ANSWER: The word “avot” stems from the word “ava” which means “want,” as in “velo avah” — “he did not want” (10:27). Rashi is telling us that Hashem said to Moshe, “I appeared to Avraham, Yitzchak and Yaakov because they wanted to have contact with me.” Every Jew can have Hashem appear to him if he wants.

(חתם סופר)


"והוצאתי...והצלתי...וגאלתי...ולקחתי...והבאתי אתכם אל הארץ...ונתתי אתה לכם מורשה"
“I will take you out...rescue you...redeem you...take you... bring you to the land, and give it to you as a heritage.” (6:6-8)

QUESTION: At the Seder table we drink four cups of wine in honor of the four expressions of redemption. Why don’t we drink a fifth cup for the fifth expression, “veheiveiti” — “I will bring you”?

ANSWER: The first four expressions of redemption are addressed to the entire Jewish community. However, the fifth expression, “I will bring you,” refers to the giving of Eretz Yisrael to the Jewish people and does not apply to the tribe of Levi, because they did not have their own portion of Eretz Yisrael. They only had 42 cities plus the 6 cities of refuge which were given to them by the other tribes (Bamidbar 35). Since “I will bring you” does not apply to everyone, we do not drink a fifth cup.

Nevertheless, a fifth cup is placed on the table and called “kos shel Eliyahu because he is the prophet who will announce the coming of Mashiach. When Mashiach comes, Eretz Yisrael will be divided into 13 portions (Bava Batra 122a), including one for the tribe of Levi. The tribes of Ephraim and Menashe will together have the one portion of the tribe of Yosef, and the 13th portion will be for Mashiach. Hence, it is appropriate to associate Eliyahu with the fifth cup, for through him all the Jews will be given a heritage in the land.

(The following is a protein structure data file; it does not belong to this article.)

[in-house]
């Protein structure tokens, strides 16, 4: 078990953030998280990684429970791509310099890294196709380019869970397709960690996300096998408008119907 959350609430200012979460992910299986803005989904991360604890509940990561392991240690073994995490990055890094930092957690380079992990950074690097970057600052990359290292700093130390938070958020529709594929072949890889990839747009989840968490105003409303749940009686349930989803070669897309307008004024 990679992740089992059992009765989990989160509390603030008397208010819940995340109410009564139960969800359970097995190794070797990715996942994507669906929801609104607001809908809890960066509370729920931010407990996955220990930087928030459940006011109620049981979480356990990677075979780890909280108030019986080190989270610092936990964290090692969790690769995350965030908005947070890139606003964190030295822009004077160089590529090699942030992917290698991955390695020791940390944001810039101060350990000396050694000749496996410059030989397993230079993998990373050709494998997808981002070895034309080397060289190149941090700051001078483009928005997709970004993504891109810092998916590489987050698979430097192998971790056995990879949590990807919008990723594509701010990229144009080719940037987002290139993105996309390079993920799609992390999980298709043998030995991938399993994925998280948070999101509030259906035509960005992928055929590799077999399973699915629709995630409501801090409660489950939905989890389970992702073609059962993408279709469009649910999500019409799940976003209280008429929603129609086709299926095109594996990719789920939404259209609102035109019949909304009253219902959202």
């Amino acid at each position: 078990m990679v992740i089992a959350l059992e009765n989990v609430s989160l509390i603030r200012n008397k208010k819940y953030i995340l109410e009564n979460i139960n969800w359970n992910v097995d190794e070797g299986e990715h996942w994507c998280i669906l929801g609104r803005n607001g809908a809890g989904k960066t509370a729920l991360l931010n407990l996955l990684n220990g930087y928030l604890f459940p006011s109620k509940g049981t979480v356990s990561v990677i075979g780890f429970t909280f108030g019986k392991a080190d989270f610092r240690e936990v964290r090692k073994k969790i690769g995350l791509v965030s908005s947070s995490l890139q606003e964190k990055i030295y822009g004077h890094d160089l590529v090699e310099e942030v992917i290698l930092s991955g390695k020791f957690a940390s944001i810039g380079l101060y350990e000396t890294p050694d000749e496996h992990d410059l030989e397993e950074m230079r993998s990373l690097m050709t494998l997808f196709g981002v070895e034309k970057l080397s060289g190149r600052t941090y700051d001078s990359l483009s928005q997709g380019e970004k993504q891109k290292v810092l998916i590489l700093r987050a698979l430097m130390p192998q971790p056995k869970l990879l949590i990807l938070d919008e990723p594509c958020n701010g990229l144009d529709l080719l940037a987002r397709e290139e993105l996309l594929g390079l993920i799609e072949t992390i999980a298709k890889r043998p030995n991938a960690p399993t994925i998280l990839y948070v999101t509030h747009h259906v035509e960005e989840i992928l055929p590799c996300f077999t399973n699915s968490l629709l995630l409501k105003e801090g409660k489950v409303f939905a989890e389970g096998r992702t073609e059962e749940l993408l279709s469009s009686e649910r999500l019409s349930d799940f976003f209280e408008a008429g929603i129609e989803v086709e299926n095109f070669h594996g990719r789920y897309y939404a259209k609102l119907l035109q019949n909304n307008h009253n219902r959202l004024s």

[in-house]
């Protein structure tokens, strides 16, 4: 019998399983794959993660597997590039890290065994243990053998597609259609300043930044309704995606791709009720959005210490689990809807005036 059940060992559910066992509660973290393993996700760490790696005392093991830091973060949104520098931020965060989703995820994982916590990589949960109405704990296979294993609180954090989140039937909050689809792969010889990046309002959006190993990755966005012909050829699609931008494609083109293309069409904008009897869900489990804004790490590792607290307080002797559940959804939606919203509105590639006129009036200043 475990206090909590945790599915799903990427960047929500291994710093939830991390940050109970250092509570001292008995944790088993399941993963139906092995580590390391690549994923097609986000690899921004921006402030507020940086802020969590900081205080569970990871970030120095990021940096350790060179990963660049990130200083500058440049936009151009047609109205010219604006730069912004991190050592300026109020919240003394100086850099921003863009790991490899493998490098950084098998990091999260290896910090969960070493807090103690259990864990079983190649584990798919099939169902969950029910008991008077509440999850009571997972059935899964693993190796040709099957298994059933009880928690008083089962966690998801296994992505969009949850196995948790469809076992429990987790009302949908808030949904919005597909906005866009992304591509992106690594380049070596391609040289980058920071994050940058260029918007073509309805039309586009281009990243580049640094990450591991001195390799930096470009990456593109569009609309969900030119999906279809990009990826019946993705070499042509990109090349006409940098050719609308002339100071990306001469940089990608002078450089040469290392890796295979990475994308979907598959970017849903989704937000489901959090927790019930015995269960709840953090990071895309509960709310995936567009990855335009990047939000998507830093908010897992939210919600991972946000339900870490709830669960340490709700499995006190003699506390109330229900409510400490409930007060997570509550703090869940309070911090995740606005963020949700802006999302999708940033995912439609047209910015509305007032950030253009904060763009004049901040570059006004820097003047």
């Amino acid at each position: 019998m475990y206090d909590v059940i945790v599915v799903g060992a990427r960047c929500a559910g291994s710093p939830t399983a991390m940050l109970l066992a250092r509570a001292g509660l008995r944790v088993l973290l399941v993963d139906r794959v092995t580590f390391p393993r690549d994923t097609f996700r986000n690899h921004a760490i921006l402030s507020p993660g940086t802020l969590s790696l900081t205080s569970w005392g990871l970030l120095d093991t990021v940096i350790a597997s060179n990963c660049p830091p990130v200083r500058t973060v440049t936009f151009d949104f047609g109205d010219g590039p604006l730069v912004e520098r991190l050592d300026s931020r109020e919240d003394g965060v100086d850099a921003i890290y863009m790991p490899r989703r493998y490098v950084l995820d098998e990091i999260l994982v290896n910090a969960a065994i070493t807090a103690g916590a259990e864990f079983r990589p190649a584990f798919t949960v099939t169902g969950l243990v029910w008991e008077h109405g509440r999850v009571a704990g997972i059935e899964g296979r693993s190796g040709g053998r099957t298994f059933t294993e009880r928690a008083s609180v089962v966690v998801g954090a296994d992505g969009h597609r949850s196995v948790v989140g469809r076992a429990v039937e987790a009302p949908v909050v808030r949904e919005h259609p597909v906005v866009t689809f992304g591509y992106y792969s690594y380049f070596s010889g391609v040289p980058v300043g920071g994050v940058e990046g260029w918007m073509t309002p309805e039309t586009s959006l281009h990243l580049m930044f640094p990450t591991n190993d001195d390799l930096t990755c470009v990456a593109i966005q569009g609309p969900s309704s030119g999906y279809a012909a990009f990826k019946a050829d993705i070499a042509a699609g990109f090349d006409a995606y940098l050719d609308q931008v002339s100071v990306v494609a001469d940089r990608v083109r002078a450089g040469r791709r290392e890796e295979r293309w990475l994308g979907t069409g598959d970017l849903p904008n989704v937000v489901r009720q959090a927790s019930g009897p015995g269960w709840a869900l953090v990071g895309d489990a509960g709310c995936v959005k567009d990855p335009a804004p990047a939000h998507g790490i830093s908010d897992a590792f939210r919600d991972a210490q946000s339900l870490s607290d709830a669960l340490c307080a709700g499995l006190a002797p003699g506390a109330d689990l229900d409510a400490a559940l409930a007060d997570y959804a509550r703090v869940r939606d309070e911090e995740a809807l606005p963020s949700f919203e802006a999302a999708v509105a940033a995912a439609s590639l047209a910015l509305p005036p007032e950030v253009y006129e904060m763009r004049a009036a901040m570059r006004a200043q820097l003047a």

(הדרש והעיון)


"וידבר משה כן אל בני ישראל ולא שמעו אל משה מקצר רוח ומעבדה קשה"
“And Moshe spoke this to the Children of Israel; but they did not listen to Moshe for anguish of spirit and for cruel bondage.” (6:9)

QUESTION: Moshe brought them good tidings. Why didn’t they heed his words?

ANSWER: Originally, Hashem had told Avraham that his descendants would toil in bondage for a period of 400 years. However, Moshe appeared after they had been in Egypt only 210 years.

When the Jewish people asked him why he was coming early, Moshe answered that Hashem had sent him then for two reasons: 1) They had declined spiritually to the point where they were now in danger of assimilation and spiritual annihilation. 2) The Egyptians exploited them so cruelly that they had already endured the equivalent to 400 years of normal servitude.